• ultra rigid TIDAL RMD-cabinet crafted in tounge and groove, all walls made from 1,5"-3" HP-MDF
  • 2 x 173 mm (7") low loss long excursion woofers with BCC driver (black coated ceramic-diaphragm)
  • 1 x 30 mm (1,2") tweeter with black diamond-diaphragm
  • passive crossover network with ultra low tolerance components, exclusive use of VSF high grade pure copper foil capacitors, silver-carbon-resistors, massive copperband air-core-inductors, ultra low resistance bass-inductor, microphonically and hermetically isolated x-over boards in seperated chambers
  • extremly linear frequency response, excellent step response, optimised phase and group delay
  • massive silver/goldplated soft-copper binding posts with removeable heads for fullsize-eylets, spades and banana's, internally wired with costum made coaxial cable
  • Variogain technology: true 2-way-mode (for very small rooms), linear 2.5-way mode (for normal mdeium-sized rooms), 2.5-way mode with Gain A (for bigger rooms)
  • serial accessory: 1 ATA-flightcase, microfibre-cleaning cloth, owners manual book, 2 sets of TIDAL stainless steel isolator feet for hardfloors, massive brass stand-bars, high gloss polished, incl. screws and tools for it

  • serial cabinet finish, high gloss polished piano lacquer: midnight black
  • optional veneer-group 1, high gloss polished woods in piano lacquer: tiger-eucalyptus, curled-bubinga, rose-bubinga
  • optional veneer-group 2, high gloss polished woods in piano lacquer: african pyramided mahogany, ebony-macassar
  • alternative choice for veneer-group 1 and 2: natural silky-dull finishes (non-glossy finish with a noble silky-dull shining)
  • other wishes or veneers: all possible, on request

  • drivers: 2 x 173 mm woofers, 1 x 30 mm tweeter
  • nominal power input: 100 / 250 VA
  • nominal impedance: 4.2 - 6.8 Ohm
  • frequency response: +/- 0.9 dB (FFT, 8ms, >150Hz) F3 = 32 Hz
  • recommended amp input: We recommend quality instead quantity. Real 40 Watt at 8 Ohm are ok for normal listening levels (in rooms up to 30-40m²).
    To use the whole dynamic range of it and for listening complex music also from time to time very loud we recommend >120 watts at 8 ohm.
  • efficiency: since mostly unrealistic numbers of competitors we don't want to confuse clients by comparing non-saying numbers on paper. Therefore it is: "Good efficiency, an easy load also for tube amps / SET's".
  • dimensions: 117 cm x 24 cm x 36 cm
  • weight: approx. 286 lbs. / 130 kg (pair / incl. packaging)

Review of the TIDAL Piano Diacera in the German audio magazine
"hifi & records", issue # 1 / 2011:

    "Just another speaker with diamond and ceramic drivers?
    Most certainly not, because no other speaker is as uncompromising as the Piano Diacera...

    "Uncompromising", one of those empty phrases dear to the hifi press you believe? Hold on, let's wait and see. In recent years, a number of standards have been established in circles of ambitious loudspeaker builders. With a fair degree of certainty, one has come to expect Mundorf components, Accuton drivers and curved cabinets. Unquestionably, there are exemptions, but one in three premium grade speakers satisfies that description these days.

In the past years, I had the opportunity to become closely acquaintanced with a few Accuton equipped speakers: Ayon Goshawk, Consensus Audio Lightning and Isophon.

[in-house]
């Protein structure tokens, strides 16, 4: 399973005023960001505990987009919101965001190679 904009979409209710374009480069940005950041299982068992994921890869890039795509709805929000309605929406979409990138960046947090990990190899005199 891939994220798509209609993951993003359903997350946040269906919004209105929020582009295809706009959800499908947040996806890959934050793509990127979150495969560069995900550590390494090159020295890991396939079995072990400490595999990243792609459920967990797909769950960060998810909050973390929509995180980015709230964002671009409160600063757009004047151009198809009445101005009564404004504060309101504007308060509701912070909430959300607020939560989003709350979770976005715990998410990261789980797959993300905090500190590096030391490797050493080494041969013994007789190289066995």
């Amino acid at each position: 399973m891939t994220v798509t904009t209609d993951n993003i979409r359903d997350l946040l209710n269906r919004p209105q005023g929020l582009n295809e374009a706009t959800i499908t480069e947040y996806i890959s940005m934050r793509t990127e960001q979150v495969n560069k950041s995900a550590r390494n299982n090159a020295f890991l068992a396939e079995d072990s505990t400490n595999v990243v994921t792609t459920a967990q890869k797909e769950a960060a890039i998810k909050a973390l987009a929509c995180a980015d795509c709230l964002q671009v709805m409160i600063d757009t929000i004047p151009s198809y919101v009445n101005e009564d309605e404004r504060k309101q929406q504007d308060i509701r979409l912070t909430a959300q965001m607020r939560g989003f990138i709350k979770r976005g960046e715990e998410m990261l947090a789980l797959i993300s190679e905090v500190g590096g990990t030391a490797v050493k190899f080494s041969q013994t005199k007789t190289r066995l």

Surely, all of them fine speakers, among which the Isopon sporting a diamond tweeter appealed most to me, by a considerable margin. I believe all of them have been developed with the specific goal to overcome flaws inherent to other materials such as polypropylene, paper, aluminium or silk.
With a clear commitment to progress in technology, these speakers manage to blend into the manufacturer's product range in so far as they are still "kind of payable", provided one is prepared to tag this to the price of a small car.
The Piano Diacera is a different case. Here, the task at hand was to "shrink" a world class speaker - tall as a full grown man and exceeding the 100.000 € mark - in size, so as to make it fit in listening rooms measuring between 20m² and 40m². "I wanted a Sunray in a smaller enclosure" says Jörn Janczak. Now, what is a Sunray? And who is Jörn Janczak?

Picture an enterprise park near Cologne with film and television studios. On the other side of the road a multipurpose building. Jörn Janczak takes me on a tour through Tidal Audio, his company launched in 1999, and recounts with obvious delight: "The beginning was cumbersome but nowadays we have our feet firmly on the ground." And it would very much appear they're on a roll indeed.
Euphoric accounts by visitors of CES in Las Vegas and RMAF in Denver have motivated me to reach for the telephone and invite myself to the company, so to speak. Here we have a German manufacturer who demonstrably scores a success with his loudspeakers in America, Israel Russia, Hongkong, … only in the domestic hifi press only few people seems to know about Tidal. Janczak completely indulges in his dream of creating the perfect speaker. Nothing embodies that passion as much as the Sunray does.
I take a seat in the demonstration room and simply hear music. The most amazing thing is the homogeneity of the Sunray's performance devoid of even the slightest trace of strain.
My listening distance was something of three and a half meters and yet these towers, each of them consisting of two bass modules with a further high/mid tone module in between those, were acoustically inseparable. It sounded like the perfect two-way monitor, only without any trace of compression and with substantial and deep bass that, on the other hand, leapt from the speakers fast and as light as a feather.

From that moment on, it was absolutely clear that Tidal is about something else than merely polishing piano lacquer, namely to build the finest speaker systems in the world, and Janczak is perfectly serious about his quest. And, he's not just talking big, indeed I wonder whether he's not reached that supreme goal already with the Sunray.
With the exception of Acapella's Sphäron Excalibur I know nothing at all that comes even near the Sunray. So sad "my" Sunray performs in Indonesia, meanwhile, and not in my living room where it belongs, really. Oh well, since a few weeks that living room is home to the Piano Diacera.